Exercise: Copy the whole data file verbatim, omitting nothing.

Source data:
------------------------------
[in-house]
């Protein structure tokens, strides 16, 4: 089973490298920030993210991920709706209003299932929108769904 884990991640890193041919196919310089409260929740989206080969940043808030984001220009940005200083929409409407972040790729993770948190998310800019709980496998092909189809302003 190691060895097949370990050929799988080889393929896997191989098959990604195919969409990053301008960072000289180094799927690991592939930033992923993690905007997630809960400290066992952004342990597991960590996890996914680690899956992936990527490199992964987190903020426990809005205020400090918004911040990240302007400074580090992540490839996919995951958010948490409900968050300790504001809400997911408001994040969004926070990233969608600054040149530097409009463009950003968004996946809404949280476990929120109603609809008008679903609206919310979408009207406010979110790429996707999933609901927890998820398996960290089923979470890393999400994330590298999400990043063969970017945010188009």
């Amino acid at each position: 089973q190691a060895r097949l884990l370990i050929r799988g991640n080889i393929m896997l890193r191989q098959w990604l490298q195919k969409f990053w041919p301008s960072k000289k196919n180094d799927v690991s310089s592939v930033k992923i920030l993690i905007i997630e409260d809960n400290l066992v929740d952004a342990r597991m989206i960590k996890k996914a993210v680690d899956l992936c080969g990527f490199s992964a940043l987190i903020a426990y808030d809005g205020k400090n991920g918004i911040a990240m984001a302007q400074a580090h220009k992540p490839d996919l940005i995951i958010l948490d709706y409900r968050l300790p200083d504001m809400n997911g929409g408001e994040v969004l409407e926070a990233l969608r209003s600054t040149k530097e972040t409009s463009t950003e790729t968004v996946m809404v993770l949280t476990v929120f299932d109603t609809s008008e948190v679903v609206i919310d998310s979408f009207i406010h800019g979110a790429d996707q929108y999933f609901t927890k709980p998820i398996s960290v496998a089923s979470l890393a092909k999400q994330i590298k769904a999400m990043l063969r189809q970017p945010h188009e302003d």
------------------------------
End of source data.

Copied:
[in-house]
């Protein structure tokens, strides 16, 4: 089973490298920030993210991920709706209003299932929108769904 884990991640890193041919196919310089409260929740989206080969940043808030984001220009940005200083929409409407972040790729993770948190998310800019709980496998092909189809302003 190691060895097949370990050929799988080889393929896997191989098959990604195919969409990053301008960072000289180094799927690991592939930033992923993690905007997630809960400290066992952004342990597991960590996890996914680690899956992936990527490199992964987190903020426990809005205020400090918004911040990240302007400074580090992540490839996919995951958010948490409900968050300790504001809400997911408001994040969004926070990233969608600054040149530097409009463009950003968004996946809404949280476990929120109603609809008008679903609206919310979408009207406010979110790429996707999933609901927890998820398996960290089923979470890393999400994330590298999400990043063969970017945010188009």
């Amino acid at each position: 089973q190691a060895r097949l884990l370990i050929r799988g991640n080889i393929m896997l890193r191989q098959w990604l490298q195919k969409f990053w041919p301008s960072k000289k196919n180094d799927v690991s310089s592939v930033k992923i920030l993690i905007i997630e409260d809960n400290l066992v929740d952004a342990r597991m989206i960590k996890k996914a993210v680690d899956l992936c080969g990527f490199s992964a940043l987190i903020a426990y808030d809005g205020k400090n991920g918004i911040a990240m984001a302007q400074a580090h220009k992540p490839d996919l940005i995951i958010l948490d709706y409900r968050l300790p200083d504001m809400n997911g929409g408001e994040v969004l409407e926070a990233l969608r209003s600054t040149k530097e972040t409009s463009t950003e790729t968004v996946m809404v993770l949280t476990v929120f299932d109603t609809s008008e948190v679903v609206i919310d998310s979408f009207i406010h800019g979110a790429d996707q929108y999933f609901t927890k709980p998820i398996s960290v496998a089923s979470l890393a092909k999400q994330i590298k769904a999400m990043l063969r189809q970017p945010h188009e302003d």